The Basics of Hot Aisle, Cold Aisle Data Center Configurations

IMG_0746Data storage centers represent a major investment for any organization. This is true in terms of the value of the data to be stored as well as the physical infrastructure itself. Maintaining this investment requires implementing an environmental control system that has been designed to accommodate the needs of each particular storage center. Overheating is a serious threat to the function and longevity of storage center devices; however, the high cost of energy has led many companies to explore new approaches to cooling options.


The Basics of Hot Aisle, Cold Aisle


A hot aisle, cold aisle approach is a data center configuration solution that uses air flow to disperse heat. Managing air flow is an excellent way to manage cooling costs through a simple form of energy conservation. Though hot aisle, cold aisle configurations have a number of variations, at their most simplest it consists of server racks in rows with cold air intakes facing one way and hot air exhausts facing the other in a pattern of alternating rows.


The aisles designated cold face the air conditioner’s output ducts. The hot aisles are positioned facing the air conditioner’s return ducts; they receive the outpouring of warm air from the cooling system’s exhaust. To prevent the cold and hot air from mixing and thereby diluting the cooling power of the environmental control system, containment measures have to be put in place. Traditionally containment was achieved through physical barriers. Though straightforward, this approach to containment did not fully realize the potential of this particular configuration. It is now more common to combine barriers with sophisticated variable fan drives. Plenums are part of the system’s configuration, too. A plenum is a space where air is allowed to circulate; it is separate from other spaces and is a traditional part of many building-wide ventilation systems.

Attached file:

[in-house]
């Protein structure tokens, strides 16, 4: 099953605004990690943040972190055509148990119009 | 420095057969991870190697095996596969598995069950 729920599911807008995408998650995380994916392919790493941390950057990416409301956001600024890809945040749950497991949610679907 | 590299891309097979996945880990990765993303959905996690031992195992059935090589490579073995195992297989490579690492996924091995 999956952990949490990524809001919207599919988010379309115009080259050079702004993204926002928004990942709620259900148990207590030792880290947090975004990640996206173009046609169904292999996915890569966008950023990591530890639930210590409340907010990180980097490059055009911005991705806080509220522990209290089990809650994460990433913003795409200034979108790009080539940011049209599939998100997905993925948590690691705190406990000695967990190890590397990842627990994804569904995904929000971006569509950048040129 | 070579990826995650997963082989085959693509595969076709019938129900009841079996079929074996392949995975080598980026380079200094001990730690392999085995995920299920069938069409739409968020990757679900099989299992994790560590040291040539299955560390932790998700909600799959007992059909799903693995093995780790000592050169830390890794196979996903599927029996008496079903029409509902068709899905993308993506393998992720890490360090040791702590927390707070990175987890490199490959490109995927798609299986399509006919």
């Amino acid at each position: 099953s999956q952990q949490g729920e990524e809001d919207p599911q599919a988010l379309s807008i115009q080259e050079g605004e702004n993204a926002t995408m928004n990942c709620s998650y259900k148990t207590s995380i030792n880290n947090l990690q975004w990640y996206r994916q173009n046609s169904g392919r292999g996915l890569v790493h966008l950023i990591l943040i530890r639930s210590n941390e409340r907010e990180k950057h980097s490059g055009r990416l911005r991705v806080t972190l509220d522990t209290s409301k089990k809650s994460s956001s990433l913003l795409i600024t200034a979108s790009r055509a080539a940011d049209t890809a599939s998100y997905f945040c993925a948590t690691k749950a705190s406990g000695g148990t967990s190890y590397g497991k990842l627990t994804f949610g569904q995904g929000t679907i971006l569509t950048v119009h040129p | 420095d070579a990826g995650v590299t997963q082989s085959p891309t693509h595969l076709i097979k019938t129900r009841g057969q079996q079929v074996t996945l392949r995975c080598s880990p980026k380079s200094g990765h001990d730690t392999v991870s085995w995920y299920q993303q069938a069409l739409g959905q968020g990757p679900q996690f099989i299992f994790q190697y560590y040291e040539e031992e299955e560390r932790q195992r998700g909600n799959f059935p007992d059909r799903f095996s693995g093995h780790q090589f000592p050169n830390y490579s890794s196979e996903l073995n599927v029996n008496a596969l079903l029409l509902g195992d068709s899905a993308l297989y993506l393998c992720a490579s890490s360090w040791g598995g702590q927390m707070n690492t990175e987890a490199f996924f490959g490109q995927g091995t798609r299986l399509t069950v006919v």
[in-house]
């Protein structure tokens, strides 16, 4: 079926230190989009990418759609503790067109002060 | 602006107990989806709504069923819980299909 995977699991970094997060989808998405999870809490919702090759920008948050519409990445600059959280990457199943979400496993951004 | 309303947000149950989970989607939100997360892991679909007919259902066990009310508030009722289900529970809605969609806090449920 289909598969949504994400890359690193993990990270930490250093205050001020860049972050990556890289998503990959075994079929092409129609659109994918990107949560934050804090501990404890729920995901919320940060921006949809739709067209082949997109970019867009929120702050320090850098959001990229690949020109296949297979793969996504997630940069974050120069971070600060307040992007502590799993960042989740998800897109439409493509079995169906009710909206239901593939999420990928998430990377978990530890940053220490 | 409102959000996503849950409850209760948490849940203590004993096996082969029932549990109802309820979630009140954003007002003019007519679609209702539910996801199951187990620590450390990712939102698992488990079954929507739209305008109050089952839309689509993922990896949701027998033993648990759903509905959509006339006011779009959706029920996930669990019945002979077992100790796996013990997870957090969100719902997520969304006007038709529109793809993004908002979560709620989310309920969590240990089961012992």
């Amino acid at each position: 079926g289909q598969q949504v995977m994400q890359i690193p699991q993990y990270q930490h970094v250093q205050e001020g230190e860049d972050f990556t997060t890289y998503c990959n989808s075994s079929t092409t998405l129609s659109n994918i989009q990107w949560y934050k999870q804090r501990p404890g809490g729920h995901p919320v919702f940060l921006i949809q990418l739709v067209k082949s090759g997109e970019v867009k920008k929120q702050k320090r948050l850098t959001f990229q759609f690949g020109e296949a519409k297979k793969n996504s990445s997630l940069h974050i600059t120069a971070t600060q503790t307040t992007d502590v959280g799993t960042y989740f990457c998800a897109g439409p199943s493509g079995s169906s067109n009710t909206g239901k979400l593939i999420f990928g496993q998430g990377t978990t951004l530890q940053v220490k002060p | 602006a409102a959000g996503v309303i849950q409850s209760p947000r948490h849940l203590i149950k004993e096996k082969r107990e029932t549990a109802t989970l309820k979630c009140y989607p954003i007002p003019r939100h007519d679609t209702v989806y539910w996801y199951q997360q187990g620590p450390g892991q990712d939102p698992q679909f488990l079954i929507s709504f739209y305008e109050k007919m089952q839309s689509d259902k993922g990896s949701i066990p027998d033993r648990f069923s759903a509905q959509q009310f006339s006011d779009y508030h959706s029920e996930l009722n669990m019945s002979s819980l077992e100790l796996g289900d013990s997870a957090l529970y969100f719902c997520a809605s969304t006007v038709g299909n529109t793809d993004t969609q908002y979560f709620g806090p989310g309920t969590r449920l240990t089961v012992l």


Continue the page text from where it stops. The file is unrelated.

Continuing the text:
Implementing a Hot Aisle, Cold Aisle Configuration in Your Data Center


There are best practices outlines that can be referred to when considering the implementation of this particular data center configuration. These standards include:


  • Automatic doors in the data center: These help manage air flow and temperature
  • A raised floor: A floor height of approximately 18 inches provides space for environmental control equipment
  • Device arrangement: Placing devices with top or side exhausts in their own section prevents air flow disruption
  • Rack grills with an optimal output: Select rack grills with output ranges of 600 cubic feet/meter


Developing an Energy Efficient Data Center



Titan Power adheres to all current best practices in order to bring out clients the most dependable data center services. Each center we design and build conforms to the very highest quality standards.


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